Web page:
The Great Bank Overhaul

Can a Chinese bank be a model for heroic reform?

When Frank Newman paid a visit to Shenzhen Mayor Xu Zongheng in early June, it wasn't just to exchange pleasantries. Newman will soon be chairman of Shenzhen Development Bank (SDB), the first foreigner ever to hold such a post, and he needed Mayor Xu's help. The private bank, which is 18% owned by Newman's other employer, Fort Worth-based private-equity firm Newbridge Capital Group, is loaded with bad debt. Newman was there to explain his restructuring plan to the mayor and seek his help in collecting from some local deadbeats. Having seen an ornamental sword in the office of Shenzhen Vice-Mayor Chen Yingchun a week earlier, Newman said to Xu only half-jokingly, "Maybe you can use that sword on these guys." Xu smiled and assured Newman that "we will use the sword of the law."

Can China repair its mismanaged financial system -- perhaps the most serious threat to sustained Chinese prosperity? Foreign investors, in hopes of finding the answer to that crucial question, are closely watching the unusual arrangement that gives Newman and his handpicked staff managerial control over SDB.

Newman, a bank turnaround artist who ran Bankers Trust Corp. in the mid-1990s, will officially become SDB's chairman later this year. But he has been scrutinizing the bank's operations for months, and he has observed plenty of the kind of trouble that is typical of Chinese banks -- a backward information-technology system, a bloated staff, primitive credit controls, and a complete lack of cost consciousness. Branch managers around the country have made huge, risky loans without ever getting approval from headquarters. And there are hundreds of borrowers who were unable or unwilling to pay the money back. In the weeks before Newman was to take charge, the bank finally called in the Shenzhen police to speed up collection from at least one delinquent debtor.

The world has rightly marveled at China's dazzling growth, but the colossal waste of money involved in pushing that expansion has been less well publicized. It takes $5 to $7 of investment to generate a dollar's worth of gross domestic product in China, vs. $1 to $2 in developed regions such as North America, Japan, and Western Europe. For now, China has both the enormous profits from its export trade and the captive savings of its citizens to invest recklessly. More than $3 trillion is stuffed inside Chinese banks, earning paltry interest, because the country's capital controls and undeveloped capital markets prevent savers from investing it elsewhere.

Unfortunately, much of that cash has been allocated so badly by China's four biggest banks and thousands of local lenders that most of them are limping financially -- along with many of the state-controlled enterprises that were recipients of the banks' loans. Beijing to date has spent some $100 billion bailing out the Big Four -- the Bank of China, China Construction Bank, the Industrial & Commercial Bank of China, and the Agricultural Bank of China. Standard & Poor's estimates the four will need an additional $190 billion later this decade to stay above water.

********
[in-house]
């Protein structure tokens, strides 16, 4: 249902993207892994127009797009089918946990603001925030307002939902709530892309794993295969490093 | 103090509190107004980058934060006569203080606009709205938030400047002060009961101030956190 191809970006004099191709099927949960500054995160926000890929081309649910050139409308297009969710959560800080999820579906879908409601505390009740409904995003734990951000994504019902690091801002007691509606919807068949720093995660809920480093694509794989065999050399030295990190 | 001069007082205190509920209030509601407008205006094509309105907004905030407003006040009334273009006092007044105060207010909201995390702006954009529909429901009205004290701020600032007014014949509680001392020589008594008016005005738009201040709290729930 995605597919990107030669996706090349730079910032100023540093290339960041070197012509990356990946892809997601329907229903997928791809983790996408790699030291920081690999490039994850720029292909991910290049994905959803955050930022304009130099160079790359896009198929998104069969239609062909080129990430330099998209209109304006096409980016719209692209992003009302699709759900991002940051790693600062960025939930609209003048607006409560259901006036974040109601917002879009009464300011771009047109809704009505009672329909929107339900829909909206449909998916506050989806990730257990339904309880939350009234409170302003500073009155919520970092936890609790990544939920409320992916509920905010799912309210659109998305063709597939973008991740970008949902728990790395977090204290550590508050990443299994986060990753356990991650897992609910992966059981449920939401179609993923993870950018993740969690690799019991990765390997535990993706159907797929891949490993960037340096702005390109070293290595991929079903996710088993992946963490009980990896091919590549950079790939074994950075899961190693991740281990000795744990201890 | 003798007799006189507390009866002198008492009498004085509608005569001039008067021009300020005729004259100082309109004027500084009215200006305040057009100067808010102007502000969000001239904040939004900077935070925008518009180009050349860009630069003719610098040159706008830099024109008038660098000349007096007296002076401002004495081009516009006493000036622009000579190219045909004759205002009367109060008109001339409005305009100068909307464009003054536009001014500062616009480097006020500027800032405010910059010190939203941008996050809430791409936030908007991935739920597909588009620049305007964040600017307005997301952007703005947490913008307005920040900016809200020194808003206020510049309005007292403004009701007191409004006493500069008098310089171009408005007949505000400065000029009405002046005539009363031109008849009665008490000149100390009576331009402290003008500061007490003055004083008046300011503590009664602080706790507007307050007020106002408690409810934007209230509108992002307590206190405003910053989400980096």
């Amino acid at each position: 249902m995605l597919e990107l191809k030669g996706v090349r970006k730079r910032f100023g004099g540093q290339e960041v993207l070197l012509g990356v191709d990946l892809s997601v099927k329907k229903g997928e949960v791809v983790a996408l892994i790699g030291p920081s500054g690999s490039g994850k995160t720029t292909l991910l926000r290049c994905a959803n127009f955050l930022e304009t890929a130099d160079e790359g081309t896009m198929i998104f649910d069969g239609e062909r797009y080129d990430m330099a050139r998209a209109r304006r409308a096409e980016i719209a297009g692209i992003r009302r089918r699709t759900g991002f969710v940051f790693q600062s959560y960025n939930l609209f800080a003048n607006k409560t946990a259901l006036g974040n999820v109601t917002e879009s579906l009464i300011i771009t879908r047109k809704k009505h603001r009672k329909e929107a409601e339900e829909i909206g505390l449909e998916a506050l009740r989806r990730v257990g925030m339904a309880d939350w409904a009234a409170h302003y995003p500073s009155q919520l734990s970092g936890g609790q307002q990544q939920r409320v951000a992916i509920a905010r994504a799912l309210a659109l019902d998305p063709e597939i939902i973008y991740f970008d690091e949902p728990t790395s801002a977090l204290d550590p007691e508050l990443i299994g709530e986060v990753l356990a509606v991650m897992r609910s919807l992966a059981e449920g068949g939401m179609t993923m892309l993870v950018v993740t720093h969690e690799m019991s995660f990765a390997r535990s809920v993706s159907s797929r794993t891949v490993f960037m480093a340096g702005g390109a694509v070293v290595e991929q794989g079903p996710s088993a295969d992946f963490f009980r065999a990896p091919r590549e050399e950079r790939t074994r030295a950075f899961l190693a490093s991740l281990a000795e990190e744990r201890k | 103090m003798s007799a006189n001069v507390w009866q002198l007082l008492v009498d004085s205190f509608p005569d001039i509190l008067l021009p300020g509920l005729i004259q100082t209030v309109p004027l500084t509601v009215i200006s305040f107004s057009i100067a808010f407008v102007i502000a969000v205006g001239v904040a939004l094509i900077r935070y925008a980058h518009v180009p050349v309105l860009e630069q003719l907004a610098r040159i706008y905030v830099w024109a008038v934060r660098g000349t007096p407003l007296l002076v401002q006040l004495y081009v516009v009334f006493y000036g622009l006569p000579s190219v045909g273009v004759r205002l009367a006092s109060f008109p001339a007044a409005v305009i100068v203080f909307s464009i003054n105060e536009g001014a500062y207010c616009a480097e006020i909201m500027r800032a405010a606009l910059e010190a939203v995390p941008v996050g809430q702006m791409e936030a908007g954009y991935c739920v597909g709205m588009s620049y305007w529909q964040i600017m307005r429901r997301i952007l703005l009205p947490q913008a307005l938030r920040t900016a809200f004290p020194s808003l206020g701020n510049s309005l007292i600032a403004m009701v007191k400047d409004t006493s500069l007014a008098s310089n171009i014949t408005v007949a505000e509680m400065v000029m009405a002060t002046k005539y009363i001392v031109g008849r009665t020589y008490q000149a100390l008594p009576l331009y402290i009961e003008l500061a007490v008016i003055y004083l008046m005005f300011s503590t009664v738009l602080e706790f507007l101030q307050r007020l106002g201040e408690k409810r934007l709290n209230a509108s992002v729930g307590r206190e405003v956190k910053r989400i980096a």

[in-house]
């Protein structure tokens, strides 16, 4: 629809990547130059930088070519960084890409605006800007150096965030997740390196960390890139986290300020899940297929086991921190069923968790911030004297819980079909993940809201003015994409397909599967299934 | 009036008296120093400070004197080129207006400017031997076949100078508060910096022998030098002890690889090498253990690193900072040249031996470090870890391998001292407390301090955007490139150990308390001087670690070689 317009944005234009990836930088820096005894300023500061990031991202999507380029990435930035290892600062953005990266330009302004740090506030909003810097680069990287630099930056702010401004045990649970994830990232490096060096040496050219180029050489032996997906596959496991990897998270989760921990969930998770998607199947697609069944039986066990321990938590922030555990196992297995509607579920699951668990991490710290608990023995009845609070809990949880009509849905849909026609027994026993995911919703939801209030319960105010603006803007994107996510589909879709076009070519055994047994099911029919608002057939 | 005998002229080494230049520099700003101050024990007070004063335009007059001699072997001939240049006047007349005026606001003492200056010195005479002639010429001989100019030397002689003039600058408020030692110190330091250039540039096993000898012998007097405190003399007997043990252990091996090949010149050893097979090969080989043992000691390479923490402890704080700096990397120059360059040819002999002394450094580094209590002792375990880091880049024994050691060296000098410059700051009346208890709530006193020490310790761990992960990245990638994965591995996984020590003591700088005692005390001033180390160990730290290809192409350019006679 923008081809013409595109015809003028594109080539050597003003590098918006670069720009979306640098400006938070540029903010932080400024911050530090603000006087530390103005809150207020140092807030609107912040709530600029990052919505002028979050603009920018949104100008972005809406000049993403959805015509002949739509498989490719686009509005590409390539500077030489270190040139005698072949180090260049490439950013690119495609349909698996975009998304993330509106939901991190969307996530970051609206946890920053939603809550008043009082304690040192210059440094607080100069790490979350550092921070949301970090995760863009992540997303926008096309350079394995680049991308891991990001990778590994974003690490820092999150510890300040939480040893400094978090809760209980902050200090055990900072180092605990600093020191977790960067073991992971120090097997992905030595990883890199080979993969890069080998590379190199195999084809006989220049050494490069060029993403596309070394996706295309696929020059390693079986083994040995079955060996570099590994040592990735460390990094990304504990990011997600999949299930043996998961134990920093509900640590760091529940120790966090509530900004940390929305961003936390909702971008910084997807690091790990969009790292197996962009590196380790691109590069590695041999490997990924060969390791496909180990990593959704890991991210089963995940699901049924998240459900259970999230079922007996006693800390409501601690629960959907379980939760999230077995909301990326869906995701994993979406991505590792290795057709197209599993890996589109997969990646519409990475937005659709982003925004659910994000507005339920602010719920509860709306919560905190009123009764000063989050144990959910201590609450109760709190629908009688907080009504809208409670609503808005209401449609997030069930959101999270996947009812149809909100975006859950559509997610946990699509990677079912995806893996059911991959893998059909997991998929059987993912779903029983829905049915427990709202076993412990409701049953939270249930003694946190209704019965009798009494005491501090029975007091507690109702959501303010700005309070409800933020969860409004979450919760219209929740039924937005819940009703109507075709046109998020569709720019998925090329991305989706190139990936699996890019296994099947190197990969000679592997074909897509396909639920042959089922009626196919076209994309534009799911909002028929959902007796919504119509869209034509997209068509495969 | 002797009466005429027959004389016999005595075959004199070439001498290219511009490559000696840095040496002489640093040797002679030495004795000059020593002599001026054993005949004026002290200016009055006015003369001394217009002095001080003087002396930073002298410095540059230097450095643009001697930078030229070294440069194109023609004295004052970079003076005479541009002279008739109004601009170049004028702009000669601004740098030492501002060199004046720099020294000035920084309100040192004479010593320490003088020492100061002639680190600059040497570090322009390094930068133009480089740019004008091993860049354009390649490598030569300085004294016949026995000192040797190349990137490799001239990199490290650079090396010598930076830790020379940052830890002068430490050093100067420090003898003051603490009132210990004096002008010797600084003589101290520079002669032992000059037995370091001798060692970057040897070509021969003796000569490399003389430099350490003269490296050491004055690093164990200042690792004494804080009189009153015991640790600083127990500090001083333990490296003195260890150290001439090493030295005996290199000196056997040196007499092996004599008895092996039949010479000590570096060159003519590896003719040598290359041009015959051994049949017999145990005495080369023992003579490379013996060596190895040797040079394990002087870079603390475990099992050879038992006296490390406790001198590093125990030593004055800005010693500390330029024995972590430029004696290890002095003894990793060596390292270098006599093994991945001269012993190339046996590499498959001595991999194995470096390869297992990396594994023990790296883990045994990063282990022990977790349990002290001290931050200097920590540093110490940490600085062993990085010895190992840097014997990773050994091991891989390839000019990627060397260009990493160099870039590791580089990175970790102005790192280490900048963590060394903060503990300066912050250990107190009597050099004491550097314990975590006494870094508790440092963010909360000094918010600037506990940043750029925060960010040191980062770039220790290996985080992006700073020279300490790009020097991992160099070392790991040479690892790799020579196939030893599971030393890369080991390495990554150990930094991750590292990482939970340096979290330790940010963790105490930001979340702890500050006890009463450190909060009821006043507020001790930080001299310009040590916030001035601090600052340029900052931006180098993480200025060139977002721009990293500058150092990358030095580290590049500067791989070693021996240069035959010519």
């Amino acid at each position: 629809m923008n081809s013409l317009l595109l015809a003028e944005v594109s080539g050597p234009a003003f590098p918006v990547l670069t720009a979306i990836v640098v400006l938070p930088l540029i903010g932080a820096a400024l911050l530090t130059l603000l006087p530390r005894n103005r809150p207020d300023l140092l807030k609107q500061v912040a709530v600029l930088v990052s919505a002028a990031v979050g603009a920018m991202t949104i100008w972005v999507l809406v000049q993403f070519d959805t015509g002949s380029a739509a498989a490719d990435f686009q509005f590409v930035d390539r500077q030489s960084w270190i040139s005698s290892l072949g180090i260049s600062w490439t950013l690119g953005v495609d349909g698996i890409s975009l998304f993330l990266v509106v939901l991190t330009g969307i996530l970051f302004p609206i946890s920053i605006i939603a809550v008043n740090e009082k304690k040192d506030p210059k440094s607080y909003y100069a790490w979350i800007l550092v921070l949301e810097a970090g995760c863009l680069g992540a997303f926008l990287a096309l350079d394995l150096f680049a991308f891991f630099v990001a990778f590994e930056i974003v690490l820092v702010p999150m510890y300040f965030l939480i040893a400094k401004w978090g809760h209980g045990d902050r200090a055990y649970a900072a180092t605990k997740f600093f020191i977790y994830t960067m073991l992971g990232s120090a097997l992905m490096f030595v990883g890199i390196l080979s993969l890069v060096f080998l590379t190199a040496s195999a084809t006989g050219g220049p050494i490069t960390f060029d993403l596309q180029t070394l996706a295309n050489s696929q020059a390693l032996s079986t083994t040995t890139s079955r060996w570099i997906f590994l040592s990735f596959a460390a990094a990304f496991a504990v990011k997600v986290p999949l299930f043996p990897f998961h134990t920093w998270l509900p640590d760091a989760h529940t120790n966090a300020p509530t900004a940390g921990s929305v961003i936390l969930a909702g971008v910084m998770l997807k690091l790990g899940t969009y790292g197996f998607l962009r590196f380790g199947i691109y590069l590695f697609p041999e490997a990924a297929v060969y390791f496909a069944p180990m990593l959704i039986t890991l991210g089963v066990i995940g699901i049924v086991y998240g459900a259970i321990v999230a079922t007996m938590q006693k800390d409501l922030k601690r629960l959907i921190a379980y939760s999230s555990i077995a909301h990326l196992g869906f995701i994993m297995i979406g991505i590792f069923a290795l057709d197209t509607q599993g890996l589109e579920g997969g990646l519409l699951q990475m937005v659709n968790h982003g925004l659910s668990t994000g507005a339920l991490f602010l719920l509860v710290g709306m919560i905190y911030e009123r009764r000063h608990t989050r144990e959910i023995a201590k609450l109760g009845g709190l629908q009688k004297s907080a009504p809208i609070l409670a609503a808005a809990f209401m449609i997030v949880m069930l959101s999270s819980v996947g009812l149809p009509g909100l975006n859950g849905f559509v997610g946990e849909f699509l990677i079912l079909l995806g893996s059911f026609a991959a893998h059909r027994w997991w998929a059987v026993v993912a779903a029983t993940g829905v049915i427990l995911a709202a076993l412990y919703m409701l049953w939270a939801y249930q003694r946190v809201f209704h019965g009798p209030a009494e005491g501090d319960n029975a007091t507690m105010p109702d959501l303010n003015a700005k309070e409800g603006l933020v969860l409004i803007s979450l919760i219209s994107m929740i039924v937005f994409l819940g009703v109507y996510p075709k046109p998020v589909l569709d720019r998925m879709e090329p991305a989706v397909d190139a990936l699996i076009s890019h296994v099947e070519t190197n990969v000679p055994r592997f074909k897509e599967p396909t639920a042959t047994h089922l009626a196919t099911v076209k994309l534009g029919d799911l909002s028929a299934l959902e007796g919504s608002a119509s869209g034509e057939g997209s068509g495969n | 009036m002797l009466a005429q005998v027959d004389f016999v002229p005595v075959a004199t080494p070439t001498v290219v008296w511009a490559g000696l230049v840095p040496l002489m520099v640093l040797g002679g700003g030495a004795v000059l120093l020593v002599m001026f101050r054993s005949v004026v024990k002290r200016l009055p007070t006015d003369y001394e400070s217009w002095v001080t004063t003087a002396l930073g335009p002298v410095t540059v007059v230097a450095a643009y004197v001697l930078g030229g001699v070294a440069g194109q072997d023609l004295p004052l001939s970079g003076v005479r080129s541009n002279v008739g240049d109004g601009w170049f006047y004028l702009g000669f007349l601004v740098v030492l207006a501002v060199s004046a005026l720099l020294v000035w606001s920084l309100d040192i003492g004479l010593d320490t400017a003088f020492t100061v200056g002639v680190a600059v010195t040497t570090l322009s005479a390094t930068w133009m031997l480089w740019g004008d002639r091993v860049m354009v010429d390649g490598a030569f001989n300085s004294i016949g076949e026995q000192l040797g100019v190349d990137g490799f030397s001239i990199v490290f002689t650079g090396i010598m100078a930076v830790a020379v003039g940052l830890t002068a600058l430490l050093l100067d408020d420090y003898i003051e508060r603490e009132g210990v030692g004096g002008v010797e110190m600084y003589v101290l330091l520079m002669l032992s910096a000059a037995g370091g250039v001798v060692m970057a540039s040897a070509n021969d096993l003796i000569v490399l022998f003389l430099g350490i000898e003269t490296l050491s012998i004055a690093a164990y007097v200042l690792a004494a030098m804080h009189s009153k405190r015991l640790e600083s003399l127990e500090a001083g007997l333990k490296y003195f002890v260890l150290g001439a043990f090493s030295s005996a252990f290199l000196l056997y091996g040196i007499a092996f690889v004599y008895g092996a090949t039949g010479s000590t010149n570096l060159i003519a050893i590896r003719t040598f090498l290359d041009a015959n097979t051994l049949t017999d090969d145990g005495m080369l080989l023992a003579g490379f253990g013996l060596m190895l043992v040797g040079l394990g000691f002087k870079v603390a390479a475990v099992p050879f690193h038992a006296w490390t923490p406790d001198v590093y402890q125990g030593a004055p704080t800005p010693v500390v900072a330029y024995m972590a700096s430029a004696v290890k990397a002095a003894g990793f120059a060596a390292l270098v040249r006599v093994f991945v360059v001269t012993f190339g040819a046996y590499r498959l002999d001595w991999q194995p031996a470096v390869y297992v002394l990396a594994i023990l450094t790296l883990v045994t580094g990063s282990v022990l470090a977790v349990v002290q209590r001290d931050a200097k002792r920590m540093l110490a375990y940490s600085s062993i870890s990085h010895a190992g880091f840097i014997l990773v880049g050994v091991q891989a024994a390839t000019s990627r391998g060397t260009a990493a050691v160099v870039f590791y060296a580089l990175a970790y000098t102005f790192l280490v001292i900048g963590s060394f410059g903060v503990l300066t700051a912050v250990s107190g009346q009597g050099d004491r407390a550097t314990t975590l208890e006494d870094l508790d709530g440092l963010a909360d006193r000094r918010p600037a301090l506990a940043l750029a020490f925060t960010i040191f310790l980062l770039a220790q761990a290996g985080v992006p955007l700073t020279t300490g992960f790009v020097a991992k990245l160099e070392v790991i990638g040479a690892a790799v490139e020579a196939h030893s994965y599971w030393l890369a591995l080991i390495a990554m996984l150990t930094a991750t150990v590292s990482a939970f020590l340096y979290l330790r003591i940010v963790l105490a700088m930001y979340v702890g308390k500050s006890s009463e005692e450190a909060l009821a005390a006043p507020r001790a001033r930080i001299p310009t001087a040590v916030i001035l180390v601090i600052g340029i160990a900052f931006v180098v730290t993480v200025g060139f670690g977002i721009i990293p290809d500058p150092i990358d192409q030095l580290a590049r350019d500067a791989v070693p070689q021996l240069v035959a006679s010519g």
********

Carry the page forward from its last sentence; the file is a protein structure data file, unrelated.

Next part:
Why are China's banks in such terrible trouble? Because for most of their history they weren't banks in the Western sense at all; rather, they were financing arms of the Chinese government. "It used to be that local governments controlled the banks," says Fan Gang, president of the National Economic Research Institute.


Consider the steel industry. China now has more than 200 steel plants, in part because every regional government felt it needed one to feed the hot-rolled stuff to local industries. The steelmakers were all built with big bank loans. But the largest 85 of the plants produce 90% of China's steel. The rest are marginal operations that wouldn't exist without the generosity of the banking system. At the same time, China's rail network is starved for money, but its managers don't have the political connections to garner bank loans. The result is massive railyard bottlenecks. Last year 25% of those seeking to ship goods by rail were turned away, according to Andy Rothman, a strategist with investment bank CLSA Asia-Pacific Markets in Shanghai.

China's financial managers know the country's growth engine is at risk if it can't allocate capital more shrewdly. That's why they've developed a plan for each of the Big Four -- which together make 57% of all corporate loans -- to link up with one or more foreign banks between now and the end of 2006, when the banking system will be fully open to foreign investors. The idea is that the foreign stakeholders will lend their expertise and, among other reforms, help straighten out the big Chinese banks' loan books. Bank of America Corp. (BAC ) bought a 9% stake in China Construction Bank for $3 billion, and on June 23, Switzerland's UBS announced it was in negotiations to make up to a $500 million investment in Bank of China.

Analysts note, however, that the Big Four and their government overseers are unlikely to let foreign partners have much real control over management. That's why Newbridge Capital's effective takeover of SDB is so important. SDB is one of a half-dozen younger, privately owned banks created in the late 1980s. These smaller banks are much more malleable reform vehicles, although Newbridge's Hong Kong-based managing partner, Weijian Shan, notes that, even in those banks, "you really need an experienced management team" willing to shake things up. Several of these "shareholding" banks have important foreign partners. Shanghai Pudong Development Bank is 5% owned by Citigroup (C ), while Tianjin-based Bohai Bank is expected to get regulatory approval to sell a 20% stake to London-based Standard Chartered Bank later this year.